I took some time this weekend to pen a few articles about diet and nutrition. Perhaps you’ll find one (or both) helpful.

First, much to my dismay (and a hefty helping of skepticism) is a study on potatoes. See, potatoes are supposed to be kind of good for you. They’re bursting at the seams with antioxidants, essential vitamins, fiber, potassium, and magnesium, just to name a few. What’s more, potatoes are also gluten-free (of course) and low in calories, provided you don’t pile too much butter and cheese on top. Additionally, at just 110 calories, one medium potato has no fat, sodium or cholesterol.

However, according to new research, if you eat four or more servings per week, you’re on the fast track to high blood pressure, aka hypertension.

Let’s face it, ANYTHING and EVERYTHING at some point has been blamed for high blood pressure, cancer, heart disease, etc.

Interestingly, however, this study found no risk from eating potato chips. Hmmmm. I’m sure they’ll find a loophole though.

The other study I reported on provided some good news, thankfully.

I have a friend whose mother is sadly suffering from dementia. So any time I find research on the subject I try to cover it for her.

This new study found that people who ate more seafood had reduced rates of decline in the semantic memory, which is memory of verbal information. They also had slower rates of decline in a test of perceptual speed, or the ability to quickly compare letters, objects and patterns.

I’m not a big seafood eater, but since I’ve started wandering into a room and forgetting why I was there, I think I may need to start giving it another shot. Even fish sticks were included in this study. I think I can handle those, as long as there’s a ton of ketchup on the side.

Give the articles a read and see if they help you out. But as with any health report you read, ALWAYS consult your doctor or dietician before making changes to your diet. Do not rely solely on what you read on the Internet.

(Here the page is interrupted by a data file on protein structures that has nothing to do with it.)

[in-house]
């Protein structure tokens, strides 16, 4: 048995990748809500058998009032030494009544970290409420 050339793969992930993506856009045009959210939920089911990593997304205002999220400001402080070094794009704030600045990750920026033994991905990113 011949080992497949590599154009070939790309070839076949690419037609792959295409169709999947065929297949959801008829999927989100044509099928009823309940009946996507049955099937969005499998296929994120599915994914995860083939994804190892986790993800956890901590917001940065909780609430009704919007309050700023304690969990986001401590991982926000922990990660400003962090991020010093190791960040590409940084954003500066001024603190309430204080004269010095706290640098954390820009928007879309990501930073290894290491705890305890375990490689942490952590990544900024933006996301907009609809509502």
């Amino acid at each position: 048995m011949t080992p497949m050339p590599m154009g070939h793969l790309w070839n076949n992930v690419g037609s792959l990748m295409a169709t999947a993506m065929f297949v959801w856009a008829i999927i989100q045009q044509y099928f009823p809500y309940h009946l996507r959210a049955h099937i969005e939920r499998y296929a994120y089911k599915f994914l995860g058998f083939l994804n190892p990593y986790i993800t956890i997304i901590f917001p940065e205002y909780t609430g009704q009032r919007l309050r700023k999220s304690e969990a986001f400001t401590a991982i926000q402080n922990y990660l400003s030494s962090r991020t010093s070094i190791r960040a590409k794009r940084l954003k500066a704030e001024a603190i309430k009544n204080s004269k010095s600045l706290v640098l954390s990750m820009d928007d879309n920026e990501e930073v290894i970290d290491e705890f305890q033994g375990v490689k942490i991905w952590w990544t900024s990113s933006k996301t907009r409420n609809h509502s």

Secondly, eat what you love. Just do it responsibly. Only you and your doctor know what’s going on inside your body.

Blinky is Done!

Finally finished Blinky yesterday. Man is he heavy! No clue how I will ever be able to hang him. See, he’s painted on a piece of drywall. And drywall is where you hang paintings. So I’m in a bit of a quandry with this one ROFL.

blinky 003

They Just Found The Building Blocks Of Life On Rosetta’s Comet!

While it’s not quite Marvin the Martian, ESA has announced that ingredients regarded as crucial for the origin of life on Earth have been discovered at the comet that ESA’s Rosetta spacecraft has been probing for almost two years. Bryon Sosinski/Facebook

Scientists announced on Friday that the Rosetta spacecraft has detected crucial ingredients for life on comet 67P/Churyumov–Gerasimenko, which it has been probing for almost two years.

They include the amino acid glycine, which is commonly found in proteins, and phosphorus, a key component of DNA and cell membranes.

“This is the first unambiguous detection of glycine at a comet,” said Kathrin Altwegg, principal investigator of the ROSINA instrument that made the measurements, and lead author of a new study published in Science Advances. “At the same time, we also detected certain other organic molecules that can be precursors to glycine, hinting at the possible ways in which it may have formed.”

Click here to read my full article on STEAM Register.